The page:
The question of where ’public art’ meets ‘land art’ is moot. Is it a question of urban / built versus deep rural locations? Is it a question of scale, or an issue of art historiography? Whatever, land art – the genre – seems to require an epic landscape frame that arguably doesn’t exist in the UK in the same way as it does in the US, although Andrew Sabin’s The Coldstones Cut – opened in September 2010 – belies that reading. There is an echo of large-scale land artists like Walter de Maria / James Turrell in the work, which can be seen from the Toft Gate Lime Kiln car park on the B6265 at Pateley Bridge, Nidderdale, Yorkshire; a large, limestone quarry site, in which one can become immersed.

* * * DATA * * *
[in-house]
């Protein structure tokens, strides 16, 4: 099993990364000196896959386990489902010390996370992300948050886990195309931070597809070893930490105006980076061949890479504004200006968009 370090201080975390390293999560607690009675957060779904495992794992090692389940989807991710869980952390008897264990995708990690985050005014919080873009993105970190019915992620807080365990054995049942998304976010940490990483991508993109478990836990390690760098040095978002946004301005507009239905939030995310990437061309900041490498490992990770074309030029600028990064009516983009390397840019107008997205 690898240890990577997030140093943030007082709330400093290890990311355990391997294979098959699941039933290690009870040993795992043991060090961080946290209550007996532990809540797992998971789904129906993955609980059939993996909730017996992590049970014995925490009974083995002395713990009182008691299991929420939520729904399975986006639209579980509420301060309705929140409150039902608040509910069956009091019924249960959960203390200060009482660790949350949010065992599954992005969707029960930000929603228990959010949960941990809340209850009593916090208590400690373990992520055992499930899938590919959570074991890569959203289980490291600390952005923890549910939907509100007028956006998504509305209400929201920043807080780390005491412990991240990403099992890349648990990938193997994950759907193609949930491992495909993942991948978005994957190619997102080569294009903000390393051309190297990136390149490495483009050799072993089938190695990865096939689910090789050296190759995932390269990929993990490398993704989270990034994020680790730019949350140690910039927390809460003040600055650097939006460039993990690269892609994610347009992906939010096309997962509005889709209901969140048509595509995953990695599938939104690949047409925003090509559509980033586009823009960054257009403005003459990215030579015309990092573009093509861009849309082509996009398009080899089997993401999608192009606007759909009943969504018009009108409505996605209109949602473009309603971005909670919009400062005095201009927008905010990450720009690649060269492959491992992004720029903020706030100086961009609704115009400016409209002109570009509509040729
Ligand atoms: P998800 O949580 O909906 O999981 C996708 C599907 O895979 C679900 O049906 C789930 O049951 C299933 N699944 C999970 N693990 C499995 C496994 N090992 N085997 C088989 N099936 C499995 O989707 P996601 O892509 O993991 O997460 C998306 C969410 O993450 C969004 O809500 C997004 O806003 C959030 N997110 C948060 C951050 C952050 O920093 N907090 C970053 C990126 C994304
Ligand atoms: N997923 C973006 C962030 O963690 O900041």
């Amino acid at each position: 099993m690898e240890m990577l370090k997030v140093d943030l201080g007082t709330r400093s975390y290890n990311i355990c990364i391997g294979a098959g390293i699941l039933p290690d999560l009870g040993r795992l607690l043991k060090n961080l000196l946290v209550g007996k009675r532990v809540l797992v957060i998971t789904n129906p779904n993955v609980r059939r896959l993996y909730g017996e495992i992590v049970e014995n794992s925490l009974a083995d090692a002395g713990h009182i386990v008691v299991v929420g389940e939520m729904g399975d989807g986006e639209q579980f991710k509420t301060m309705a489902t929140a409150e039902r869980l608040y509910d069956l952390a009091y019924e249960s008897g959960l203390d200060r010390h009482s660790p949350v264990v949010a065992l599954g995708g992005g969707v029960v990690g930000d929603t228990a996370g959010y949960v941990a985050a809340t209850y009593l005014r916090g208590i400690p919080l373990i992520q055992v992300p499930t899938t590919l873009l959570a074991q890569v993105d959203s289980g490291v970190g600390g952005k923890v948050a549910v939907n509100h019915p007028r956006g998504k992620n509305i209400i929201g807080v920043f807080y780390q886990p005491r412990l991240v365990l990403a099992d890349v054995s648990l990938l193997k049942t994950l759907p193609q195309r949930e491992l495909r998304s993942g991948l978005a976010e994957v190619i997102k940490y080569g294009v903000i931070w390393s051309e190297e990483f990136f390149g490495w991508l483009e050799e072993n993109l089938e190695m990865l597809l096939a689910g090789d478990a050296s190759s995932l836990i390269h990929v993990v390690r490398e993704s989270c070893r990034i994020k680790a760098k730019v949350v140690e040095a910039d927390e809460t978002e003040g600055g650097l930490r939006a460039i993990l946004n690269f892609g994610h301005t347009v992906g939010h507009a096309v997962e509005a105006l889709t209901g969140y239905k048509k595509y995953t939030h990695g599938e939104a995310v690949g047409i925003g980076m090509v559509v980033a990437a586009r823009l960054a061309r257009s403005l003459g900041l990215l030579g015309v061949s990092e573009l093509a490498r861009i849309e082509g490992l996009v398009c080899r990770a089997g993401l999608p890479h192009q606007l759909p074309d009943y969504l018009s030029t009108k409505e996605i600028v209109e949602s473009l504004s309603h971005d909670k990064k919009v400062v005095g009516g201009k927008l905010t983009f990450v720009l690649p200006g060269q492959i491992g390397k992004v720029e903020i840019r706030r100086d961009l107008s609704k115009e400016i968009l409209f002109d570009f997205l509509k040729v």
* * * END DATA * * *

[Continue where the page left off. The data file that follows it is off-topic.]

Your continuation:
Quarries themselves are landscapes
that can be disquieting: like scars or wounds in the earth. Of course, true to interpretative routine, Sabin’s piece is said to reference the industrial heritage of the area. Yet the most salient aspect of The Coldstones Cut is somehow its evocation of pagan erotic archaeology; notably the Cerne Giant, but also the Long Man of Wilmington. Thus, into the archive industrial wound comes a kind of Yorkshire lingam, rendered in longform Von Daniken seen-from-the-air style and not without a bleak grandeur.
photo: Paul Harris
Text: Oliver Bennett